Research-Practice Partnerships as a Strategy for Supporting

Partnerships as a Strategy for
Supporting Implementation of
the NRC Framework and Next
Generation Science Standards
William R. Penuel
University of Colorado-Boulder
Meet the Teachers of Downton
Meet the Teachers of Downton
• New standards were adopted in science
just two years ago.
• The district is shifting from teacherassembled to adopted curriculum.
• The district’s own evaluations of the
science program reported significant
shortcomings in curriculum, assessment,
implementation monitoring, and
professional development.
A Framework Workshop
• Purpose
– To introduce teachers to the new
Framework for K-12 Science Education
• Context
– Funded by the National Science
Foundation through a RAPID Grant
– Collaborative effort: Michigan State
University, University of Colorado
Boulder, and SRI International
Modeling as a Practice
By Grade 12, students should be able to:
Construct drawings or diagrams as representations
of events or systems—for example, to draw a
picture of an insect with labeled features, to
represent what happens to the water in a puddle as
it is warmed by the sun, or to represent a simple
physical model of a real-world object and use it as
the basis of an explanation or to make predictions
about how the system will behave in specified
Teachers’ Ideas About Modeling
• Models as Demonstrations
“When students experience disequilibration, they
are able to change their understanding about big
ideas through modeling and questioning by
“The model gives students some background
knowledge of how waves act, provides common
• Models as Descriptive Drawings
“The globe model is used to teach students the
relative size, temperature, and composition of Earth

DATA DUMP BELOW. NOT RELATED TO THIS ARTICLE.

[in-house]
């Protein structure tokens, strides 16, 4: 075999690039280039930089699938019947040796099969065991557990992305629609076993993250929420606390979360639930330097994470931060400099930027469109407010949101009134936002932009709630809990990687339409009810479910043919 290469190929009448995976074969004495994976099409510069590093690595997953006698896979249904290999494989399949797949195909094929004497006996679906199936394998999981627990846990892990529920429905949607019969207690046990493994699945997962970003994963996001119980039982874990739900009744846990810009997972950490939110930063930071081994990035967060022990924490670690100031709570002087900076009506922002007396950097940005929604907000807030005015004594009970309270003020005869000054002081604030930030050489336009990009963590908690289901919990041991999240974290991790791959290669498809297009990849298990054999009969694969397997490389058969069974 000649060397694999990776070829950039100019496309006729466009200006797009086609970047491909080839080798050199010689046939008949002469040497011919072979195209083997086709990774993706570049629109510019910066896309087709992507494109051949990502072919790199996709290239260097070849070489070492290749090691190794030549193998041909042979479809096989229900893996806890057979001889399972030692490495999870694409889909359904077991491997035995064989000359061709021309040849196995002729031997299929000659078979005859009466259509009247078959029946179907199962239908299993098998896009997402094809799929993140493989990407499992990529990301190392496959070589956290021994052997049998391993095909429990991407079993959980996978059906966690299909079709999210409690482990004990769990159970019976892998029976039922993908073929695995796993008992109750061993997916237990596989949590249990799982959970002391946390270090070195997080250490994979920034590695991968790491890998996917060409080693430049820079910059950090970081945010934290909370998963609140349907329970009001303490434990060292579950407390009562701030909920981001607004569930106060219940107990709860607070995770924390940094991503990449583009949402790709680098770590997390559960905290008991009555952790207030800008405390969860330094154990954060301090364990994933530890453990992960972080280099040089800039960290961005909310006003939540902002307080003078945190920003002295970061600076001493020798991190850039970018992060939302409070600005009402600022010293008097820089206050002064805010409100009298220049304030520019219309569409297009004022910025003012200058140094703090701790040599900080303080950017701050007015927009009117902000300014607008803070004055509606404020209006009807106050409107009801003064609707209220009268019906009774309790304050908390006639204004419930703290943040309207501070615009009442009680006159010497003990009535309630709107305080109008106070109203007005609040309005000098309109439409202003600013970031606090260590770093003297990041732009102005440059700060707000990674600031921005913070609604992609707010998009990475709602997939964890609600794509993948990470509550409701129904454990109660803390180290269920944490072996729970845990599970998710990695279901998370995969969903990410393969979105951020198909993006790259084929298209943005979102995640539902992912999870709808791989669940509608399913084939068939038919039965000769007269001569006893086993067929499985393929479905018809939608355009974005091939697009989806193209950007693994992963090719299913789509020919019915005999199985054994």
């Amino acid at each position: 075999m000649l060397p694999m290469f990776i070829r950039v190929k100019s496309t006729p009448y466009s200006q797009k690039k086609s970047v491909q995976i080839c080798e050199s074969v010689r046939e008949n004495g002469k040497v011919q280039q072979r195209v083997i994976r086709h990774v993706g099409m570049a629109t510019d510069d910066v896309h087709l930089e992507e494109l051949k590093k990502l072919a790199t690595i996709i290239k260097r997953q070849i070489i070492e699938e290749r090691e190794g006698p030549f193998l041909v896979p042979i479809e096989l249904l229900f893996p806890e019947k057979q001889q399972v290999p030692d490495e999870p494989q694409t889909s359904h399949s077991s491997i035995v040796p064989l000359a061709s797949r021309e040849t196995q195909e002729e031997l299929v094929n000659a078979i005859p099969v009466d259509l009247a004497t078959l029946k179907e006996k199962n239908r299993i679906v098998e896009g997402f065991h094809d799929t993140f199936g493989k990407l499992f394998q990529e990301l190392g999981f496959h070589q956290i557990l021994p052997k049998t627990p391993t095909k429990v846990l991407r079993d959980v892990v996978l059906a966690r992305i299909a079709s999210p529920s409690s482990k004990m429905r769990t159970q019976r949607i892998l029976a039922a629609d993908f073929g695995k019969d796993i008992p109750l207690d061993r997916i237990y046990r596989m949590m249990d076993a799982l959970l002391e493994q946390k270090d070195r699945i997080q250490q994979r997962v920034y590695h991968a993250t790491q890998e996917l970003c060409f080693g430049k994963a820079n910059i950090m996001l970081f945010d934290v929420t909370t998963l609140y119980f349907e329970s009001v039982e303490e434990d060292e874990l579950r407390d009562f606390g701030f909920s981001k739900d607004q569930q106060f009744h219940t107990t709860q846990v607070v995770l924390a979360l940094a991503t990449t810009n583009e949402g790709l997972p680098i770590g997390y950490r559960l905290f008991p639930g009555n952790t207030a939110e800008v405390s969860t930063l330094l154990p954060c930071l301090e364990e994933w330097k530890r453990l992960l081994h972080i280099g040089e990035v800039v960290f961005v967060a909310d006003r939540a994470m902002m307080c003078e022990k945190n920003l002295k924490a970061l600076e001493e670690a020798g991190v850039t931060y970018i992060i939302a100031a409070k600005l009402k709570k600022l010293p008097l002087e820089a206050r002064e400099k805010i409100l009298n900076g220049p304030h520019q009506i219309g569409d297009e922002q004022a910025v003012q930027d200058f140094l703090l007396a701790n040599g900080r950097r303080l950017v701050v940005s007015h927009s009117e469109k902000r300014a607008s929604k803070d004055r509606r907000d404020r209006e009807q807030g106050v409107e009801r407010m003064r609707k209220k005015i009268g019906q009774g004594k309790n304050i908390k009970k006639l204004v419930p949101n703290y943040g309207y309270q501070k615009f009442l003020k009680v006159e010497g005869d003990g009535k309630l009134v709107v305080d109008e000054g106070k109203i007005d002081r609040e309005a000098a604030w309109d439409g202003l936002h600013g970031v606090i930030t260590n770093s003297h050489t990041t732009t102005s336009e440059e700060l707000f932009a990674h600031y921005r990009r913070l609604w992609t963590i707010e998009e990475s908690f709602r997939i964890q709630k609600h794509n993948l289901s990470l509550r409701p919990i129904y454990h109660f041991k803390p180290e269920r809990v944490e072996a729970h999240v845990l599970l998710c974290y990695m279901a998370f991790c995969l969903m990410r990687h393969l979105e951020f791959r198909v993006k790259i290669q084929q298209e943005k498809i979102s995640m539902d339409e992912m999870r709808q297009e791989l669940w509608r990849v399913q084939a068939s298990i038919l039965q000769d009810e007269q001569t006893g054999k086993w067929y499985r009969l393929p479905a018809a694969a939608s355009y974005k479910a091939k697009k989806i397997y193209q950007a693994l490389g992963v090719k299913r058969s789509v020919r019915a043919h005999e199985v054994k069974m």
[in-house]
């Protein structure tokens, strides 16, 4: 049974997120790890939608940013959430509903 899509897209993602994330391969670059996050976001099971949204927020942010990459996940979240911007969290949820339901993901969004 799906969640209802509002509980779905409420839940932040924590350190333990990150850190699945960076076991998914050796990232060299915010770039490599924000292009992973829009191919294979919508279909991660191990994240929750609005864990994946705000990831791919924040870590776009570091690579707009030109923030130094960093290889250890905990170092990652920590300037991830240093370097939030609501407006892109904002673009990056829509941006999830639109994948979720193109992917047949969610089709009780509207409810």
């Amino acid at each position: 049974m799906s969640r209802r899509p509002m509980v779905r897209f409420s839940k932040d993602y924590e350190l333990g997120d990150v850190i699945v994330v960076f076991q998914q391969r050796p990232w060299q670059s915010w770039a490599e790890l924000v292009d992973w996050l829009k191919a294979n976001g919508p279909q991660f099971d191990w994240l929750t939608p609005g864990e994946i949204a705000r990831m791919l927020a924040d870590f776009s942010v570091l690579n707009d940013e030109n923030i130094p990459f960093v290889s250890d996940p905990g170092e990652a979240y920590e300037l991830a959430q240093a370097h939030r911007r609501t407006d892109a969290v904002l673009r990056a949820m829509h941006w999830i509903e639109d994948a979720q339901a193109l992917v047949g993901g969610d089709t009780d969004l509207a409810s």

Teachers’ Ideas About Researchers
• Too confrontational
• Not respectful enough about wisdom of
practice and direct knowledge of students
• The Framework is too “theoretical” and not
grounded enough in problems of practice
as experienced by teachers
Déjà Vu All Over Again
• Teachers, coaches, and principals’ interpretations
of the standards shape classroom practice
(Spillane, 2006; Spillane, Reiser, & Gomez, 2006).
• Even when policymakers align elements of the
system to cohere, it’s teachers’ perceptions of
coherence that shape implementation (Penuel et
al., 2009).
• Standards implementation benefits from contentfocused professional development of an extended
duration (Garet et al., 2001; Supovitz & Turner,
Alternate Pathways to Promoting
• Dissemination
– Workshops, articles in NSTA journals,
presentations, Web sites
• Purposeful diffusion
– Based on an analysis of existing networks of
organizations devote to the improvement of
– Takes advantage of existing capacity
• Collaborative Inquiry and Adaptation
– Presumes the need for extensive, collective
– Can involve more enduring research-practice
Purposeful Diffusion
Purposeful Diffusion
Social network diagram from: Daly &
Finnigan (2009)
Nodes and Ties
Organizational Nodes
State Departments of Education
STEM networks
Schools and Colleges of Education
District curriculum offices
Independent PD providers
Textbook and materials providers
Individual Nodes
State directors
District curriculum supervisors
Teacher leaders/coaches
Nodes and Ties
Organizational Nodes
State Departments of Education
STEM networks
Schools and Colleges of Education
District curriculum offices
Independent PD providers
Textbook and materials providers
Individual Nodes
State directors
District curriculum supervisors
Teacher leaders/coaches
Types of Ties
Dissemination of information
Teaching (e.g., professional
development workshops)
Ongoing guidance (e.g., coaching)
Joint Work
Characteristics of Ties
Differences in Knowledge
Why Think About Networks?
• Overcome limits of dissemination.
Why Think About Networks?